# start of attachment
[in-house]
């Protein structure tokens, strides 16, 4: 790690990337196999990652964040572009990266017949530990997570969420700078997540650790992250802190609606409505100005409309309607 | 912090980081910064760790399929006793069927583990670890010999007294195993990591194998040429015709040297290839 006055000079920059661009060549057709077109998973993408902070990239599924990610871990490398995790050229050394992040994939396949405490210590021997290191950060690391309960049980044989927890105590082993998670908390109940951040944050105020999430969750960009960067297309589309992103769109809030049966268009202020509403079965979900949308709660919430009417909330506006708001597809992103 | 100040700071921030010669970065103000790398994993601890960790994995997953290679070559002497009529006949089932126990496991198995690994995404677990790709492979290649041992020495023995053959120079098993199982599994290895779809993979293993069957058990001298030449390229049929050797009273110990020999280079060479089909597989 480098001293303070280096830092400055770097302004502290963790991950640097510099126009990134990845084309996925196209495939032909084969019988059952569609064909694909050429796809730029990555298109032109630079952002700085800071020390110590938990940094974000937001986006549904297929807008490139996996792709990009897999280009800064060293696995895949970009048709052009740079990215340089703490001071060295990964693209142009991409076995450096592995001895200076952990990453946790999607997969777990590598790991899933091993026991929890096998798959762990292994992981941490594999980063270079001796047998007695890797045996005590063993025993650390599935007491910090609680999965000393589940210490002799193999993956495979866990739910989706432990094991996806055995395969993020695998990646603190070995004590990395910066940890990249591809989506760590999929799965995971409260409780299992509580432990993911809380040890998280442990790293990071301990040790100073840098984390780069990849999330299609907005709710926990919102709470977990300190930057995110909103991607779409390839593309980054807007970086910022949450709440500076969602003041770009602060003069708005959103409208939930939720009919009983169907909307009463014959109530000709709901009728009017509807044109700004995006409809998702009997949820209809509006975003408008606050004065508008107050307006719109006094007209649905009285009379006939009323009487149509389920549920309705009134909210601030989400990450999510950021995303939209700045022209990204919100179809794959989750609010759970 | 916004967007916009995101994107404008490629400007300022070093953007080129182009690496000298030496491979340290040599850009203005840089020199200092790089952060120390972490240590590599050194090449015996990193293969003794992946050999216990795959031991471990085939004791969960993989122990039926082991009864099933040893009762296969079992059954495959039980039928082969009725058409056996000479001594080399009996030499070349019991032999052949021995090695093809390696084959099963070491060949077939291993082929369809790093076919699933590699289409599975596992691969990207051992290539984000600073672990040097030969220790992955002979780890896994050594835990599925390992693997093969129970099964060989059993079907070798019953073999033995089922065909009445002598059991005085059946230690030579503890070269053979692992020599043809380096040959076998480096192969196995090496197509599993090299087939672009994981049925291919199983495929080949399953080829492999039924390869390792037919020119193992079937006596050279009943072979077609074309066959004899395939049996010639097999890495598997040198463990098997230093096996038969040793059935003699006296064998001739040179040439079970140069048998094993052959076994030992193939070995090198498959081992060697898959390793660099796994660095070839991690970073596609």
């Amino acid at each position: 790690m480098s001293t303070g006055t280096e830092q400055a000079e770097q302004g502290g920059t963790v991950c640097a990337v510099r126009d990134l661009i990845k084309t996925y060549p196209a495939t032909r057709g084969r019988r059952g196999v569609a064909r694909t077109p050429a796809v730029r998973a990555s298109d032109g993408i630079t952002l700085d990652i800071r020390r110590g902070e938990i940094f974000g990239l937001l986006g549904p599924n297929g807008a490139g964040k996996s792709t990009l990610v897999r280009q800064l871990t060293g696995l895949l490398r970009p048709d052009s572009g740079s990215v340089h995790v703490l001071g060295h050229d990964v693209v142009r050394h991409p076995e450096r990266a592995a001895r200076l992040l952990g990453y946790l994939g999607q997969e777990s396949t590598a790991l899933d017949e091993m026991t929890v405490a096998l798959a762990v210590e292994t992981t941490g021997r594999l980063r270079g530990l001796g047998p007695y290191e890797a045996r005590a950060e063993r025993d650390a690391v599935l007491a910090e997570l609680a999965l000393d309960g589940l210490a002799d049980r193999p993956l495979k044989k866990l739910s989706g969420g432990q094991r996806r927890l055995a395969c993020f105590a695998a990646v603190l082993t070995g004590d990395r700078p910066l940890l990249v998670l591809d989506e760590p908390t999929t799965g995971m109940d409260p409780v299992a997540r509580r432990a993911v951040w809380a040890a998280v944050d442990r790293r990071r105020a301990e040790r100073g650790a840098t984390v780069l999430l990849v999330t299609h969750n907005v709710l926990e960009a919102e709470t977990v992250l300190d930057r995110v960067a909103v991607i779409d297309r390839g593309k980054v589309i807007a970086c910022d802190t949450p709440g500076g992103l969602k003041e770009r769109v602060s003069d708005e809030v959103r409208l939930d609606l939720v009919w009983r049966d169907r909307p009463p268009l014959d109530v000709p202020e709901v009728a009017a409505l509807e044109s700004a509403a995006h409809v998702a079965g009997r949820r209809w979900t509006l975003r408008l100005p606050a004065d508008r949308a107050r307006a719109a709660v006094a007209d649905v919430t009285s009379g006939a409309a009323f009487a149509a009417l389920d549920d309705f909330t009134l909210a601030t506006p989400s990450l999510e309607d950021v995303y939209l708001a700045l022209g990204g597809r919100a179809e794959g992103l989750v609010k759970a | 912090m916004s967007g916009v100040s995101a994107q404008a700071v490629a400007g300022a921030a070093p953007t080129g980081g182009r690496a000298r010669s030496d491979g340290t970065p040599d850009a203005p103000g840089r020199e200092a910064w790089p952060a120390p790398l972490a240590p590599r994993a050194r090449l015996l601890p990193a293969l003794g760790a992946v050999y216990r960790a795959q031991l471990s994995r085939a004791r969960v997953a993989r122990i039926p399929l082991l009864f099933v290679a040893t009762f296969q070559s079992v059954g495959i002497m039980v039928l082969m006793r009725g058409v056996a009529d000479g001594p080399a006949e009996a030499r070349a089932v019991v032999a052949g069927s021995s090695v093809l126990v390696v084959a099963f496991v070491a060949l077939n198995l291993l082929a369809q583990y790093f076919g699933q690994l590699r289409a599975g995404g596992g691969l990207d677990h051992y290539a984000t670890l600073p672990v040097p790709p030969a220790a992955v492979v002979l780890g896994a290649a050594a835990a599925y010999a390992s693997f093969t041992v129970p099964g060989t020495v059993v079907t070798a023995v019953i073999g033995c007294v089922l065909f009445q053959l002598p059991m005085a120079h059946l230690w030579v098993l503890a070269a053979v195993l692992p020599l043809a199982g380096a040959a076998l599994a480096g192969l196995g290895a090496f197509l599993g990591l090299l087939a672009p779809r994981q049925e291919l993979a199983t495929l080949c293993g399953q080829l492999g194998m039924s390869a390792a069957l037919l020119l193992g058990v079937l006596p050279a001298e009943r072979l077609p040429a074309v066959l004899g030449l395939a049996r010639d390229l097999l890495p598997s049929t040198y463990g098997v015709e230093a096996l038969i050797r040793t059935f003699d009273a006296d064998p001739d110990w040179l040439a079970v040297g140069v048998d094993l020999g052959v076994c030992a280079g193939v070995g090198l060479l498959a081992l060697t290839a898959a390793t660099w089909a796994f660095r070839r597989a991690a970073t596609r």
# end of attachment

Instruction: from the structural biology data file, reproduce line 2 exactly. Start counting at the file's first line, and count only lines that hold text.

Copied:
């Protein structure tokens, strides 16, 4: 790690990337196999990652964040572009990266017949530990997570969420700078997540650790992250802190609606409505100005409309309607 | 912090980081910064760790399929006793069927583990670890010999007294195993990591194998040429015709040297290839 006055000079920059661009060549057709077109998973993408902070990239599924990610871990490398995790050229050394992040994939396949405490210590021997290191950060690391309960049980044989927890105590082993998670908390109940951040944050105020999430969750960009960067297309589309992103769109809030049966268009202020509403079965979900949308709660919430009417909330506006708001597809992103 | 100040700071921030010669970065103000790398994993601890960790994995997953290679070559002497009529006949089932126990496991198995690994995404677990790709492979290649041992020495023995053959120079098993199982599994290895779809993979293993069957058990001298030449390229049929050797009273110990020999280079060479089909597989 480098001293303070280096830092400055770097302004502290963790991950640097510099126009990134990845084309996925196209495939032909084969019988059952569609064909694909050429796809730029990555298109032109630079952002700085800071020390110590938990940094974000937001986006549904297929807008490139996996792709990009897999280009800064060293696995895949970009048709052009740079990215340089703490001071060295990964693209142009991409076995450096592995001895200076952990990453946790999607997969777990590598790991899933091993026991929890096998798959762990292994992981941490594999980063270079001796047998007695890797045996005590063993025993650390599935007491910090609680999965000393589940210490002799193999993956495979866990739910989706432990094991996806055995395969993020695998990646603190070995004590990395910066940890990249591809989506760590999929799965995971409260409780299992509580432990993911809380040890998280442990790293990071301990040790100073840098984390780069990849999330299609907005709710926990919102709470977990300190930057995110909103991607779409390839593309980054807007970086910022949450709440500076969602003041770009602060003069708005959103409208939930939720009919009983169907909307009463014959109530000709709901009728009017509807044109700004995006409809998702009997949820209809509006975003408008606050004065508008107050307006719109006094007209649905009285009379006939009323009487149509389920549920309705009134909210601030989400990450999510950021995303939209700045022209990204919100179809794959989750609010759970 | 916004967007916009995101994107404008490629400007300022070093953007080129182009690496000298030496491979340290040599850009203005840089020199200092790089952060120390972490240590590599050194090449015996990193293969003794992946050999216990795959031991471990085939004791969960993989122990039926082991009864099933040893009762296969079992059954495959039980039928082969009725058409056996000479001594080399009996030499070349019991032999052949021995090695093809390696084959099963070491060949077939291993082929369809790093076919699933590699289409599975596992691969990207051992290539984000600073672990040097030969220790992955002979780890896994050594835990599925390992693997093969129970099964060989059993079907070798019953073999033995089922065909009445002598059991005085059946230690030579503890070269053979692992020599043809380096040959076998480096192969196995090496197509599993090299087939672009994981049925291919199983495929080949399953080829492999039924390869390792037919020119193992079937006596050279009943072979077609074309066959004899395939049996010639097999890495598997040198463990098997230093096996038969040793059935003699006296064998001739040179040439079970140069048998094993052959076994030992193939070995090198498959081992060697898959390793660099796994660095070839991690970073596609």